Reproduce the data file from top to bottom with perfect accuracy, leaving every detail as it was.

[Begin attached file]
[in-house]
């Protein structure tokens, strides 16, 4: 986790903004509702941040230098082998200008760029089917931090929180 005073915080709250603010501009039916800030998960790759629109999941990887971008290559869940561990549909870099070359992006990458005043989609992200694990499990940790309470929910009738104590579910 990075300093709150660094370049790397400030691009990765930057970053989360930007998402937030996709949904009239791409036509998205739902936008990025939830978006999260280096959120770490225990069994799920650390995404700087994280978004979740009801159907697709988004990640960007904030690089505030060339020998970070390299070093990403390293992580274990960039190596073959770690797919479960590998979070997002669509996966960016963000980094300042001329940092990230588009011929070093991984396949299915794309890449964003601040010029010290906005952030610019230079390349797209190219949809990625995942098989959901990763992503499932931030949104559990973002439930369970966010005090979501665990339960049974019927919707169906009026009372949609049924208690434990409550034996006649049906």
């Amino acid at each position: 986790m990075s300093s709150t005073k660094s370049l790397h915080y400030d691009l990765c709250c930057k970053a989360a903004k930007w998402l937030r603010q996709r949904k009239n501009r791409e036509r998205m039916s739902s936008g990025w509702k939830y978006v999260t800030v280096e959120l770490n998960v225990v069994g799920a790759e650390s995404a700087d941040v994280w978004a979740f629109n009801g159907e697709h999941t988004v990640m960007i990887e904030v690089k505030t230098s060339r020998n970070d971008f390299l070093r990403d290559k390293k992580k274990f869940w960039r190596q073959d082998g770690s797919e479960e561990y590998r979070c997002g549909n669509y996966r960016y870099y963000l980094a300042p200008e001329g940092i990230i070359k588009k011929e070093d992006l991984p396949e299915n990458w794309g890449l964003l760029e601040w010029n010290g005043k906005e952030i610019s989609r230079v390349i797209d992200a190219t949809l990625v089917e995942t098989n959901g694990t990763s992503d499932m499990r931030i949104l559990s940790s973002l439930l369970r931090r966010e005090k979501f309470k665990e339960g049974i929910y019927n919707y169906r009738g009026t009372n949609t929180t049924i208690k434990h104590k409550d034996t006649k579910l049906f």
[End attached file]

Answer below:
[in-house]
């Protein structure tokens, strides 16, 4: 986790903004509702941040230098082998200008760029089917931090929180 005073915080709250603010501009039916800030998960790759629109999941990887971008290559869940561990549909870099070359992006990458005043989609992200694990499990940790309470929910009738104590579910 990075300093709150660094370049790397400030691009990765930057970053989360930007998402937030996709949904009239791409036509998205739902936008990025939830978006999260280096959120770490225990069994799920650390995404700087994280978004979740009801159907697709988004990640960007904030690089505030060339020998970070390299070093990403390293992580274990960039190596073959770690797919479960590998979070997002669509996966960016963000980094300042001329940092990230588009011929070093991984396949299915794309890449964003601040010029010290906005952030610019230079390349797209190219949809990625995942098989959901990763992503499932931030949104559990973002439930369970966010005090979501665990339960049974019927919707169906009026009372949609049924208690434990409550034996006649049906």
């Amino acid at each position: 986790m990075s300093s709150t005073k660094s370049l790397h915080y400030d691009l990765c709250c930057k970053a989360a903004k930007w998402l937030r603010q996709r949904k009239n501009r791409e036509r998205m039916s739902s936008g990025w509702k939830y978006v999260t800030v280096e959120l770490n998960v225990v069994g799920a790759e650390s995404a700087d941040v994280w978004a979740f629109n009801g159907e697709h999941t988004v990640m960007i990887e904030v690089k505030t230098s060339r020998n970070d971008f390299l070093r990403d290559k390293k992580k274990f869940w960039r190596q073959d082998g770690s797919e479960e561990y590998r979070c997002g549909n669509y996966r960016y870099y963000l980094a300042p200008e001329g940092i990230i070359k588009k011929e070093d992006l991984p396949e299915n990458w794309g890449l964003l760029e601040w010029n010290g005043k906005e952030i610019s989609r230079v390349i797209d992200a190219t949809l990625v089917e995942t098989n959901g694990t990763s992503d499932m499990r931030i949104l559990s940790s973002l439930l369970r931090r966010e005090k979501f309470k665990e339960g049974i929910y019927n919707y169906r009738g009026t009372n949609t929180t049924i208690k434990h104590k409550d034996t006649k579910l049906f």